This week is dedicated to assessing the UK's best and worst banks from four dimensions:
Now then, you could say that this one’s easy: Barclays and HSBC are a Hold, Santander’s a Buy, and RBS and Lloyds are a Sell until the UK government get off their case.
It is true that the last two years has meant that the crisis has distorted the picture, and would obviously place Lloyds and RBS in a position of weakness.
Alternatively, you could say that investing in these banks over the past few months would have given you stellar returns compared to Barclays and HSBC, as a small spike in their share price can represent ten- twenty- thirty- percent or more returns on short cycle investment schemes.
But it’s not so much the share price I want to hone in upon, but the overall assets and profitability of the banks.
Therefore, we will look at share price at the end of this blog entry, but start with looking at data courtesy of the Banker Magazine’s database.
You may remember this is the dbase that helped me to blog about the Top 20 global banks 1994-2010, and I would recommend you to subscribe to it, if you’re not already.
Anyways, it’s really hard to make a useful comparison of the banks here, as they have changed dramatically over the last decade, for different reasons.
For example, HSBC has been troubled by Household in the States, but have grown through the Asian powerhouse effect; Barclays has seen BarCap dominate the roost, even more so with the recent integration of the Lehman Brothers USA operations; Lloyds has been a steady rock, until the HBOS takeover; RBS saw a big upside after the NatWest merger but then messed up badly with ABN AMRO acquisition; whilst Santander has seen cost-income rise and fall, as they absorb the acquisitions of Abbey and, more recently, Alliance & Leicester and Bradford & Bingley.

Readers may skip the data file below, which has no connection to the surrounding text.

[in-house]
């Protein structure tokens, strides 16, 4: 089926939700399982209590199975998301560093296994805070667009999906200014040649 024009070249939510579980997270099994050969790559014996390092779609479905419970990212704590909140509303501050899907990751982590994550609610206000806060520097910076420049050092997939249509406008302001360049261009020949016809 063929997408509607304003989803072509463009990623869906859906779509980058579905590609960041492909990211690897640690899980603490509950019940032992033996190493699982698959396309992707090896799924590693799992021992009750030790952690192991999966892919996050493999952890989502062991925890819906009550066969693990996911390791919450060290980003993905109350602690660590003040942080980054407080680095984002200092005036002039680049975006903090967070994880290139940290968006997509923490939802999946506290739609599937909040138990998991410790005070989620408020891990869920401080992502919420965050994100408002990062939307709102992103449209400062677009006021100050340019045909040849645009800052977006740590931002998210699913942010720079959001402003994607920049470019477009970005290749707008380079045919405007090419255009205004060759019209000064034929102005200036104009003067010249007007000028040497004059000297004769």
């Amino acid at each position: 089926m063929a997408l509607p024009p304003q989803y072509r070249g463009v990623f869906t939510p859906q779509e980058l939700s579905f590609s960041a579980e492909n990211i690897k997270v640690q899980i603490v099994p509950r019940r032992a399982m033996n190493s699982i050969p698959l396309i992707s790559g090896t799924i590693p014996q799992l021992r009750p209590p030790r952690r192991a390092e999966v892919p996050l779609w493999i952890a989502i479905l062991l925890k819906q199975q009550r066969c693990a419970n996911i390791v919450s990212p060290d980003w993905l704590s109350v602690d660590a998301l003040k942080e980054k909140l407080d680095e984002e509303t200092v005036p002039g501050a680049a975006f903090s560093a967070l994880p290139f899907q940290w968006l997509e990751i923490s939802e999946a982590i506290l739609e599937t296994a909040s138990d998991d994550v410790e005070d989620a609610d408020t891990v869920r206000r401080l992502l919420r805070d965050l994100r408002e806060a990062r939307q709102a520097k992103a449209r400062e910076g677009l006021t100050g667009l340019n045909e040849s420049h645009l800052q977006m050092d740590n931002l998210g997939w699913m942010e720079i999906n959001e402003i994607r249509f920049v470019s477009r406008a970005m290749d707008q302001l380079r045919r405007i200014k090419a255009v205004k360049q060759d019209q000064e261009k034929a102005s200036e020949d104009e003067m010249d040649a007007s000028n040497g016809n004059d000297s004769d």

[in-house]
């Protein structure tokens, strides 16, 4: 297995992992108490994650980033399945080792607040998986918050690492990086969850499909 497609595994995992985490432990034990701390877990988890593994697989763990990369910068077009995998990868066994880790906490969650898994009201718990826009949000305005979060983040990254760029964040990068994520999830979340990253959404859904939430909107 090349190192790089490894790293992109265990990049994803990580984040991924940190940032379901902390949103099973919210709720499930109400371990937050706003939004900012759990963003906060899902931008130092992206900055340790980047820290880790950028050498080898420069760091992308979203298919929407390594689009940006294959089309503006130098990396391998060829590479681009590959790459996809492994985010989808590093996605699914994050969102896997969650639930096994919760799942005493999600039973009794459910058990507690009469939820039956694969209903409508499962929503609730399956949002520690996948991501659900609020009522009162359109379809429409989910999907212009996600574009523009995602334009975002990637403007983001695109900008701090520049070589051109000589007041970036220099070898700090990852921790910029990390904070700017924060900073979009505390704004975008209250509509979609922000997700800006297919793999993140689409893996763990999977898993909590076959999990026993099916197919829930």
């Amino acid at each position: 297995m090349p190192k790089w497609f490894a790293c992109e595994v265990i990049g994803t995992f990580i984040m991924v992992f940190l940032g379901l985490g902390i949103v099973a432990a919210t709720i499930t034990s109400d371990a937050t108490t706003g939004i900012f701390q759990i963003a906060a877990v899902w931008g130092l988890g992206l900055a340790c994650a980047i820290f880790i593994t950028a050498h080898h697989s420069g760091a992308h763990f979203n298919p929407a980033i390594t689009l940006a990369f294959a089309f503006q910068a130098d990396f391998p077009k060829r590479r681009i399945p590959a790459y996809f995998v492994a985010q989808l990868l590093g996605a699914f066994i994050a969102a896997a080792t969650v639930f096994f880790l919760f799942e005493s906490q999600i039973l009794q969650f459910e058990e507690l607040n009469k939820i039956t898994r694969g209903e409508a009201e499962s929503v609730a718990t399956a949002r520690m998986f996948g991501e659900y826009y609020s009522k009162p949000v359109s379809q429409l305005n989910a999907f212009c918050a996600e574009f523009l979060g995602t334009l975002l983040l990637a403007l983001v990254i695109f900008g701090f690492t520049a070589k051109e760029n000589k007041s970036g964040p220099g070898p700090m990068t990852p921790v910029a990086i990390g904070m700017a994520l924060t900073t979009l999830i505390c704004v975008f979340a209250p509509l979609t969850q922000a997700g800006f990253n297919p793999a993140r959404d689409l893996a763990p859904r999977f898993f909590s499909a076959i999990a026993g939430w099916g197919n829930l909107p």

So the picture isn’t clear-cut at all, but here’s a snapshot of assets and capital for comparative purposes (doubleclick chart below to enlarge).
Note that RBS has seen the biggest increase in Assets and Capital – not surprising as they incorporated NatWest’s and ABN AMRO’s $’s – but it’s also worth noting that the 2008 figures would have been far more distorting, so taking year’s at random isn’t necessarily the most useful thing to do.
Just to illustrate that point particularly, the cost-income ratio shows that Lloyds have been best at managing their house … but Santander would beat them hands-down over the last five-year window, after they acquired Abbey and Sovereign, consolidated platforms and stripped out cost and waste. Maybe that’s why Santander aren’t popular with customers, but they’re definitely popular with shareholders.
The net:net is that from an investment view, HSBC offered the most stability; Barclays a massive bang for the buck in Q1 2009 and now tracking along nicely; Santander is a bit of a merry-go-round; whilst RBS and Lloyds are more like a roller-coaster.
Nevertheless, as a roller-coaster, you might find far better risk-return rewards right now than taking the low risk option.
Interesting times ahead, especially as the government will one day return these banks to the private sector.
I’ll watch this space for sure.
Itzi asks the question: If I
invested GBP 5000 into each of these banks shares five or ten years ago,
how much money (inclusive of dividends distributed) would I have now?
My answer: it's not as simple as that, as are you looking at £5,000 invested in 2005 or 2010? In 2005, HSBC would be #1, Barclays #2, Lloyds #3 and RBS #4. However, if you invest £5,000 in RBS and Lloyds today, I reckon
you'll get a greater return than you would from HSBC and Barclays, as
these banks will be floated back into private sector just before the
next election, and within five years. When they are privatised, the 70p and 46p share prices of
Lloyds and RBS respectively will be more like £4:00 and £3:00 … a much
better return. If you want to know more, get The Banker Magazine in September, as this is their front page story.